Director: Matthew Porterfield
Runtime: 90 minutes
There is an ease at which Matthew Porterfield‘s I Used To Be Darker moves that is at once aggravating and captivating. Telling the deceivingly simple tale of one extended family coming to terms with a bevy of personal problems, mostly through music, Darker is a very passionate piece of work that marks a large step forward for writer/director Porterfield, who has been riding the festival circuit since 2006 with his debut Hamilton.
Darker concerns Taryn (Deragh Campbell), a young Irish woman escaping a summer of trouble in Ocean City, Maryland by seeking refuge with her Aunt Kim (Kim Taylor) and Uncle Bill (Ned Oldham). Unfortunately, Kim and Bill are in the middle of splitting up after years of marriage and a daughter, named Abby (Hannah Gross), to boot.
Thankfully, these multiple elements of high drama, though they are introduced early on in the film, never dissolve into melodrama. Taking place primarily in two houses in suburban Baltimore, our characters try to communicate with each other as best they can. Most of the time this requires them to fake it and repress their true feelings. For the most part, these emotions come through in the music they play. Kim and Bill are both musicians, but where Kim is still trucking along professionally, Bill was the one to take the stable job at the stable company to pay for the stable house.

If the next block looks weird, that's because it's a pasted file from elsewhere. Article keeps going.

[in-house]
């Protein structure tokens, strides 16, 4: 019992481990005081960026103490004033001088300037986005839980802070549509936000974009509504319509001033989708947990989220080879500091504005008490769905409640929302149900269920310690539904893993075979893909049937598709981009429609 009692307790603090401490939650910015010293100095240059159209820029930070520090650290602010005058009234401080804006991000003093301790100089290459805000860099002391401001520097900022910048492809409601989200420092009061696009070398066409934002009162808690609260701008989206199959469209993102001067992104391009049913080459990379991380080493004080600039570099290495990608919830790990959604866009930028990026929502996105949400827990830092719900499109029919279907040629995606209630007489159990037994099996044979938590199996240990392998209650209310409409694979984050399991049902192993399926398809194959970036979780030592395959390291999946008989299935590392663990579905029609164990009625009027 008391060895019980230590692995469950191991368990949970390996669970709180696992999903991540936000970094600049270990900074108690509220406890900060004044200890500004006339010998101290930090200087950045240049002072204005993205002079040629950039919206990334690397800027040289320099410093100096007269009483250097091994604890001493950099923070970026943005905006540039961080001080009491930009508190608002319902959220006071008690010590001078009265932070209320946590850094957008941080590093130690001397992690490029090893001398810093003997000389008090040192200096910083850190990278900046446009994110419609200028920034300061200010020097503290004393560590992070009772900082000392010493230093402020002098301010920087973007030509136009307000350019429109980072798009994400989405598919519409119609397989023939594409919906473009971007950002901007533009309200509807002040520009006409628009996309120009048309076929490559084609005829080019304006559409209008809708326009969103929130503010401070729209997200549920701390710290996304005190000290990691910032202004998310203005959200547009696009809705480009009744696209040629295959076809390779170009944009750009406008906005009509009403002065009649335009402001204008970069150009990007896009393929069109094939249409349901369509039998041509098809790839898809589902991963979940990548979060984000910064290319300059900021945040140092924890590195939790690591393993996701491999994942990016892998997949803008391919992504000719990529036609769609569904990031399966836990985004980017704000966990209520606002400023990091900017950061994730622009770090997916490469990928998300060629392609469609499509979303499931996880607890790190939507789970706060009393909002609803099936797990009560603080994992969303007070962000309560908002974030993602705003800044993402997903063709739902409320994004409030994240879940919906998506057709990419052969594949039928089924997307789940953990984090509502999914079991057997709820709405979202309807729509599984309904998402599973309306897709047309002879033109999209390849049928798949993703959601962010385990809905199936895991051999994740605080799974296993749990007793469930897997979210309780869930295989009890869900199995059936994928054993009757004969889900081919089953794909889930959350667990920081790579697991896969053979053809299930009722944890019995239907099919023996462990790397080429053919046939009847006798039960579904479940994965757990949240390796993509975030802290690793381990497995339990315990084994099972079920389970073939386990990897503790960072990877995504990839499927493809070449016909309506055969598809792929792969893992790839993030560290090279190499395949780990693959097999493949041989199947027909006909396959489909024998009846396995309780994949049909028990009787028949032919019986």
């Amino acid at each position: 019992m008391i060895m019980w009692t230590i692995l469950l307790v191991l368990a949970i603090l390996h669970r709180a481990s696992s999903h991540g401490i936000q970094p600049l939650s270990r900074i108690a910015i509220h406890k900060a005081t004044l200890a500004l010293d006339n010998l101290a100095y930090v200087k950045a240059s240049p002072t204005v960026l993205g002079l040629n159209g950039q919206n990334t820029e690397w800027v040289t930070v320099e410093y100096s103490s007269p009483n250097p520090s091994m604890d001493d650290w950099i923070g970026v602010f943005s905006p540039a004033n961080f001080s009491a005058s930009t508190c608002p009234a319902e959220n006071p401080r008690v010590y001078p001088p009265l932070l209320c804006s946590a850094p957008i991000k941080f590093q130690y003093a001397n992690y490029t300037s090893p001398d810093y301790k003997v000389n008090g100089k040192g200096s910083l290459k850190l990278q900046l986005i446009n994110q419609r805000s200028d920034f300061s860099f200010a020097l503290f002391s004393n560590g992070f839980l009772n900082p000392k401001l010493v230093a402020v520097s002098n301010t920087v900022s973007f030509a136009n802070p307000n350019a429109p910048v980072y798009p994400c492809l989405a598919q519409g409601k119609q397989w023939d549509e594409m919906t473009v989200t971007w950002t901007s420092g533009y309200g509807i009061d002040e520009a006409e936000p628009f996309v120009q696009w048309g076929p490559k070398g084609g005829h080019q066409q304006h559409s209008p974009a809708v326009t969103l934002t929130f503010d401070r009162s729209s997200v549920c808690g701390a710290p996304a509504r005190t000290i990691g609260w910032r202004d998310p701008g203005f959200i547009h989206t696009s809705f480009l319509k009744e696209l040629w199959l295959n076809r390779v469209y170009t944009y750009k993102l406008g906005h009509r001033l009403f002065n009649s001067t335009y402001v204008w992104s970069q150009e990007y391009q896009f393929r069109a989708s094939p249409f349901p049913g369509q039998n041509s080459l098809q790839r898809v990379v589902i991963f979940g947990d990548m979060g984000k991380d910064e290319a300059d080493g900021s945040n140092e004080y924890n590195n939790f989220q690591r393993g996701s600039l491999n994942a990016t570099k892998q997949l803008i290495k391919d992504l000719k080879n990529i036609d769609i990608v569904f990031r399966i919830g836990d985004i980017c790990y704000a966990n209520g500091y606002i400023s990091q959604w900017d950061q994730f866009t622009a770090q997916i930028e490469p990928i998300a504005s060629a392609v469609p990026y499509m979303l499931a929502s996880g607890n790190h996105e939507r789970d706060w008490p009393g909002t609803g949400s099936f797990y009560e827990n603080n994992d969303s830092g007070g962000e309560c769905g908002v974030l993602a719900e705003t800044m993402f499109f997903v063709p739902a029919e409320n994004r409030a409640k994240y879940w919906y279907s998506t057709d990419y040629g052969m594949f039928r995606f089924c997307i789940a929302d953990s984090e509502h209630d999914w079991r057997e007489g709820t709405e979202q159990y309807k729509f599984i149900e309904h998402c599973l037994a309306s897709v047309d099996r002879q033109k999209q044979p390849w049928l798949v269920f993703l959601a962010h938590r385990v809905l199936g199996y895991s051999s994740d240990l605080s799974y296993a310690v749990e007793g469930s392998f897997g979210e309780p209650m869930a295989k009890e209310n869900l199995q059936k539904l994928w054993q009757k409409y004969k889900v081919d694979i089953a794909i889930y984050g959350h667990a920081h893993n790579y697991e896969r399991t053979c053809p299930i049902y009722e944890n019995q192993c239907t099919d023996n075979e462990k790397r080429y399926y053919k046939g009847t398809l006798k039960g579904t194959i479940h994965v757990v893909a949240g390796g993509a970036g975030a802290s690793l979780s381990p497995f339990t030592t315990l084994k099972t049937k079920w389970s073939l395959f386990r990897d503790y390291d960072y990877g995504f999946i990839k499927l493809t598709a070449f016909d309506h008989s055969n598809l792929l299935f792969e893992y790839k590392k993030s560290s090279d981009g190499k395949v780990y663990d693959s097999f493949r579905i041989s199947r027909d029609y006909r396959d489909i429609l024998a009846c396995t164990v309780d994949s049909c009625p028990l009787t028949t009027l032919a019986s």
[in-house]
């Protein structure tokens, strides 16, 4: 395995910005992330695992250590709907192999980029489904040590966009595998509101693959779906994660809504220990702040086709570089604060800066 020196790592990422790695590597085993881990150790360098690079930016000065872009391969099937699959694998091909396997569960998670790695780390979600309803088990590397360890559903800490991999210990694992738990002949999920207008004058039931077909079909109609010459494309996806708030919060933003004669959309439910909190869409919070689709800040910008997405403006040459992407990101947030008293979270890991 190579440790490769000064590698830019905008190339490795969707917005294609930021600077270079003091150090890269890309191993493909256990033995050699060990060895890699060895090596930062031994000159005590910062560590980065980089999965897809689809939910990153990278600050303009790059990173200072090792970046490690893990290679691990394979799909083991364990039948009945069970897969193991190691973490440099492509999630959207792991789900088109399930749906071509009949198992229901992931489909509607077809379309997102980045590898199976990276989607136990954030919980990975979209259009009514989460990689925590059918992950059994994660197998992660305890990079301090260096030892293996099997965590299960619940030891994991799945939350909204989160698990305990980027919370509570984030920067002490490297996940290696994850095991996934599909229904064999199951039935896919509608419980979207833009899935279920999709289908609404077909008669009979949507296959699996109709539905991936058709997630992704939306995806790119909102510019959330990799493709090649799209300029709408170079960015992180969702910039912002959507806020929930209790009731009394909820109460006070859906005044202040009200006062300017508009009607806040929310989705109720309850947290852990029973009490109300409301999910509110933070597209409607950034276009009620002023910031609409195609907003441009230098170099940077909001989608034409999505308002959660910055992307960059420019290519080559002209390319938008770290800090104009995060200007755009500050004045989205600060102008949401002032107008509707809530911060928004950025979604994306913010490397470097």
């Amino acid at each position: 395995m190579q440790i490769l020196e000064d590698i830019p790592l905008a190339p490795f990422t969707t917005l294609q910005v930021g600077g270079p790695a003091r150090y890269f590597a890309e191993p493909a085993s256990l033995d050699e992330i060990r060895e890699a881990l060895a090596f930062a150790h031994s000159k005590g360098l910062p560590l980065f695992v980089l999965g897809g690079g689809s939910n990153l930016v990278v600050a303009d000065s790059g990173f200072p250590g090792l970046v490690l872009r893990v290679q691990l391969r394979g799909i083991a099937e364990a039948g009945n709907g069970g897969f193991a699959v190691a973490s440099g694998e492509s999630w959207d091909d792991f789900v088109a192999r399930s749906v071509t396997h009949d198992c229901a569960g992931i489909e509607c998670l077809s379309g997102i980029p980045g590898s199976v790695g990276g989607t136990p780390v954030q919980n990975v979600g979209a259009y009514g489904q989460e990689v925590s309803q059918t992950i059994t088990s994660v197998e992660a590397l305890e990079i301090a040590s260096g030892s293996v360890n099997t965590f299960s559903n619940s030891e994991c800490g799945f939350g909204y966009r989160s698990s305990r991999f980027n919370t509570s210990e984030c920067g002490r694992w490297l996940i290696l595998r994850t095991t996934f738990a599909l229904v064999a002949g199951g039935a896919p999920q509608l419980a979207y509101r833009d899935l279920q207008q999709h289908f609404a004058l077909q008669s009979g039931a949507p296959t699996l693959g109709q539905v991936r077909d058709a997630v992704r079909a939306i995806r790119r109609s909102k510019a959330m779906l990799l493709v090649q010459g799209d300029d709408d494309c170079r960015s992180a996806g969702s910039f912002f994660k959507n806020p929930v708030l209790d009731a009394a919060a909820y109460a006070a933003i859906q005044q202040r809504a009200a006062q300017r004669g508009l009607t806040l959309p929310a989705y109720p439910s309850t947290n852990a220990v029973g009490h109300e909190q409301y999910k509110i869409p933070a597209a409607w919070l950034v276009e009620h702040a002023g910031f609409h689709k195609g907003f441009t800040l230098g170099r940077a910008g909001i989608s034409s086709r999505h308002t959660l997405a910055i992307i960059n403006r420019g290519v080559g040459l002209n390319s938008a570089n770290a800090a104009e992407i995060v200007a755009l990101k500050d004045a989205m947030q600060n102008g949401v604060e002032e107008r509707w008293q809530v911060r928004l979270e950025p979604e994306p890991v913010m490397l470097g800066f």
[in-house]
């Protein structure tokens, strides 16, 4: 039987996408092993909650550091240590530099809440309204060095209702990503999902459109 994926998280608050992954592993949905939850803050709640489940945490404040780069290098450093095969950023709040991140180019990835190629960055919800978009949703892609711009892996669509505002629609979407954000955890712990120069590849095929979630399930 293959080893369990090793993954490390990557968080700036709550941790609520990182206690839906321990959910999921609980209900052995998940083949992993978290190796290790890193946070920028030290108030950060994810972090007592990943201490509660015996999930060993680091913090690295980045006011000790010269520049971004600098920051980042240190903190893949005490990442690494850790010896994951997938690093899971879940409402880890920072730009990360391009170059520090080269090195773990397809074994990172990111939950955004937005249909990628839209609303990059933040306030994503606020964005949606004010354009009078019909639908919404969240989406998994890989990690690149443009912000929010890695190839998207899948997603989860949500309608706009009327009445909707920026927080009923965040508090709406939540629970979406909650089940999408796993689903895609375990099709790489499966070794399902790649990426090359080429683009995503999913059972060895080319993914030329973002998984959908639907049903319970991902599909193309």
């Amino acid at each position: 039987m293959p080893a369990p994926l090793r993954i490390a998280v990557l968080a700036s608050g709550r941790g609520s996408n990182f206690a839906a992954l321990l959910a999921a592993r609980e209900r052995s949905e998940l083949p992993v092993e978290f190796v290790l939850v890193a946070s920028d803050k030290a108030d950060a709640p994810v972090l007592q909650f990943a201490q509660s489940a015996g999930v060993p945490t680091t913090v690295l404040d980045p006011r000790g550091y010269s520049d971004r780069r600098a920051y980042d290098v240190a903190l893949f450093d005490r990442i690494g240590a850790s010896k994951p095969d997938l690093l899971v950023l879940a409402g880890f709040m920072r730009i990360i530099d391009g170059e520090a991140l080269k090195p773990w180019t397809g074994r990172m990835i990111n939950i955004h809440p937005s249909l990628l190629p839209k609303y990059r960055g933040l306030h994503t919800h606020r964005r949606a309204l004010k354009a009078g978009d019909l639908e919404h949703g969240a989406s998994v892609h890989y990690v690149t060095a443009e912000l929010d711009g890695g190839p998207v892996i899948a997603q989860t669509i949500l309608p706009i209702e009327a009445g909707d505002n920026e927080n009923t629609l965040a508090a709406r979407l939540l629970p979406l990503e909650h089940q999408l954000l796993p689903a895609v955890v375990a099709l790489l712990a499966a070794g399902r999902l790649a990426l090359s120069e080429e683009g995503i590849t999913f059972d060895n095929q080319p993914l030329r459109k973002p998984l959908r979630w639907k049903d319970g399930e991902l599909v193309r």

To be sure, the most notable supporting character here is the music, which pushes the film through some long-winded scenes in the second act. Both Oldham and Taylor are professional musicians, and it shows. The two strongest scenes in the film are the solo performances allotted for both, each tragic, beautiful and arresting in their own way. These scenes also serve as the most extroverted of the film, complimenting the internalized, repressed rhythm of the majority of the dialogue here.
Only once or twice does this narrative structure slip, the actors forced to deliver lines that play a bit too expositional and wooden. We can feel the creative compromise made by the filmmakers to leave these bits in because of their importance in building the plot, and it becomes a distraction. Campbell, in the de facto lead role, takes some time to unravel the Taryn character, but it is worth the wait. What initially feels like a reserved, cautious performance becomes something more complex and intriguing without ever crossing the line into something generic or cliche.
Not unlike Porterfield’s second feature Putty Hill, Darker captures an organic moment in time for a specific group of people. Their lives and problems are unremarkable, and that’s the point. We are welcomed into a world not too different from our own. That kind of creative honesty is refreshing.
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